Pelvimetry assesses the size of a woman's pelvis aiming to predict whether she will be able to give birth vaginally or not. This can be done by clinical examination, or by conventional X-rays, computerised tomography (CT) scanning, or magnetic resonance imaging (MRI).
To assess the effects of pelvimetry (performed antenatally or intrapartum) on the method of birth, on perinatal mortality and morbidity, and on maternal morbidity. This review concentrates exclusively on women whose fetuses have a cephalic presentation.
We searched Cochrane Pregnancy and Childbirth Group's Trials Register (31 January 2017) and reference lists of retrieved studies.
Randomised controlled trials (including quasi-randomised) assessing the use of pelvimetry versus no pelvimetry or assessing different types of pelvimetry in women with a cephalic presentation at or near term were included. Cluster trials were eligible for inclusion, but none were identified.
Two review authors independently assessed trials for inclusion and risk of bias, extracted data and checked them for accuracy. We assessed the quality of the evidence using the GRADE approach.
Five trials with a total of 1159 women were included. All used X-ray pelvimetry to assess the pelvis. X-ray pelvimetry versus no pelvimetry or clinical pelvimetry is the only comparison included in this review due to the lack of trials identified that examined other types of radiological pelvimetry or that compared clinical pelvimetry versus no pelvimetry.The included trials were generally at high risk of bias. There is an overall high risk of performance bias due to lack of blinding of women and staff. Two studies were also at high risk of selection bias. We used GRADEpro software to grade evidence for our selected outcomes; for caesarean section we rated the evidence low quality and all the other outcomes (perinatal mortality, wound sepsis, blood transfusion, scar dehiscence and admission to special care baby unit) as very low quality. Downgrading was due to risk of bias relating to lack of allocation concealment and blinding, and imprecision of effect estimates.Women undergoing X-ray pelvimetry were more likely to have a caesarean section (risk ratio (RR) 1.34, 95% confidence interval (CI) 1.19 to 1.52; 1159 women; 5 studies; low-quality evidence). There were no clear differences between groups for perinatal outcomes: perinatal mortality (RR 0.53, 95% CI 0.19 to 1.45; 1159 infants; 5 studies; very low-quality evidence), perinatal asphyxia (RR 0.66, 95% CI 0.39 to 1.10; 305 infants; 1 study), and admission to special care baby unit (RR 0.20, 95% CI 0.01 to 4.13; 288 infants; 1 study; very low-quality evidence). Other outcomes assessed were wound sepsis (RR 0.83, 95% CI 0.26 to 2.67; 288 women; 1 study; very low-quality evidence), blood transfusion (RR 1.00, 95% CI 0.39 to 2.59; 288 women; 1 study; very low-quality evidence), and scar dehiscence (RR 0.59, 95% CI 0.14 to 2.46; 390 women; 2 studies; very low-quality evidence). Again, no clear differences were found for these outcomes between the women who received X-ray pelvimetry and those who did not. Apgar score less than seven at five minutes was not reported in any study.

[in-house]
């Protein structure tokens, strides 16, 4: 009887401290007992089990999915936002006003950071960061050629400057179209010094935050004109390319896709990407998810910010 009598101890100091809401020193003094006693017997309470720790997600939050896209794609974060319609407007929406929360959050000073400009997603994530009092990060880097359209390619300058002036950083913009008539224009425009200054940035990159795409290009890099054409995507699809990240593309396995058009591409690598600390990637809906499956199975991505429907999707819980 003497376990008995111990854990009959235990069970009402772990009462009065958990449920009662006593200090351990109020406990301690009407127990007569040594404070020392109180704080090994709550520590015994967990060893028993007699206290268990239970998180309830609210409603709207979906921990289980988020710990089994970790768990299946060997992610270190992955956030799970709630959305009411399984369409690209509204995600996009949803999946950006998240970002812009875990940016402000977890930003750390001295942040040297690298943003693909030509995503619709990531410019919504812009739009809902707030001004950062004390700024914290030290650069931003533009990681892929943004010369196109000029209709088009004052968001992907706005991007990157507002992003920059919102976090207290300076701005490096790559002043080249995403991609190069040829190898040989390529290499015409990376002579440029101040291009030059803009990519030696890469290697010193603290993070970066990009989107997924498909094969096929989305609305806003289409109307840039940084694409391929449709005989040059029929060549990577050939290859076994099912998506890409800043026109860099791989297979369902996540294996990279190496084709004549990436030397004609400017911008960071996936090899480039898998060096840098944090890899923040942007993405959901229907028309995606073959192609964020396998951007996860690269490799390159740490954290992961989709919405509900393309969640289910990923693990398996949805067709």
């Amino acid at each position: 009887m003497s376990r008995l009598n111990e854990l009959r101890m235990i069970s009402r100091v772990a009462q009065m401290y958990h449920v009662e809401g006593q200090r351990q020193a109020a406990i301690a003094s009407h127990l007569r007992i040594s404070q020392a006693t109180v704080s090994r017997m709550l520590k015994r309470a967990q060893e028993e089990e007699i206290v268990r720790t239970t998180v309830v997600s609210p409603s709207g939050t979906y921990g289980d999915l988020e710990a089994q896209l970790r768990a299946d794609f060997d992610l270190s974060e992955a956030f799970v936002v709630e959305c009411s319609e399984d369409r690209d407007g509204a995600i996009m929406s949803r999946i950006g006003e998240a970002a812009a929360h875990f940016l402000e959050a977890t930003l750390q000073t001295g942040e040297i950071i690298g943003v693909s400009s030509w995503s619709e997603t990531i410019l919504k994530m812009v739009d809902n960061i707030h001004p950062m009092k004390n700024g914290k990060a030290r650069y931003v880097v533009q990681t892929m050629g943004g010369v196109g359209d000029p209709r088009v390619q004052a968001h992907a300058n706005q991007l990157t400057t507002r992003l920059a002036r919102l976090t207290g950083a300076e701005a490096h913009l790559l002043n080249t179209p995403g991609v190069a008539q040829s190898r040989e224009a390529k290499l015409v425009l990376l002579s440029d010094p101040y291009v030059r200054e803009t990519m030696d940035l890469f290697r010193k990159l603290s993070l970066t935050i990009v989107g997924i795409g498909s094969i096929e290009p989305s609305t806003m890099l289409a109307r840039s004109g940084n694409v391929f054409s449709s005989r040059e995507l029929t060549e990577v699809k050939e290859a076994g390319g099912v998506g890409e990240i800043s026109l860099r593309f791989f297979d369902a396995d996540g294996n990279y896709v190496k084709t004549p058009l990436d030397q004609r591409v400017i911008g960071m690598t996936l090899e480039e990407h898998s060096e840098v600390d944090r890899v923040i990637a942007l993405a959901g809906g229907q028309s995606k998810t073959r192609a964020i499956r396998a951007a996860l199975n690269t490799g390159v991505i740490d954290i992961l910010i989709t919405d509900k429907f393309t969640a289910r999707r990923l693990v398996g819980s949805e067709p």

X-ray pelvimetry versus no pelvimetry or clinical pelvimetry is the only comparison included in this review due to the lack of trials identified that used other types or pelvimetry (other radiological examination or clinical pelvimetry versus no pelvimetry). There is not enough evidence to support the use of X-ray pelvimetry for deciding on mode of delivery in women whose fetuses have a cephalic presentation. Women who undergo an X-ray pelvimetry may be more likely to have a caesarean section.Further research should be directed towards defining whether there are specific clinical situations in which pelvimetry can be shown to be of value. Newer methods of pelvimetry (CT, MRI) should be subjected to randomised trials to assess their value. Further trials of X-ray pelvimetry in cephalic presentations would be of value if large enough to assess the effect on perinatal mortality.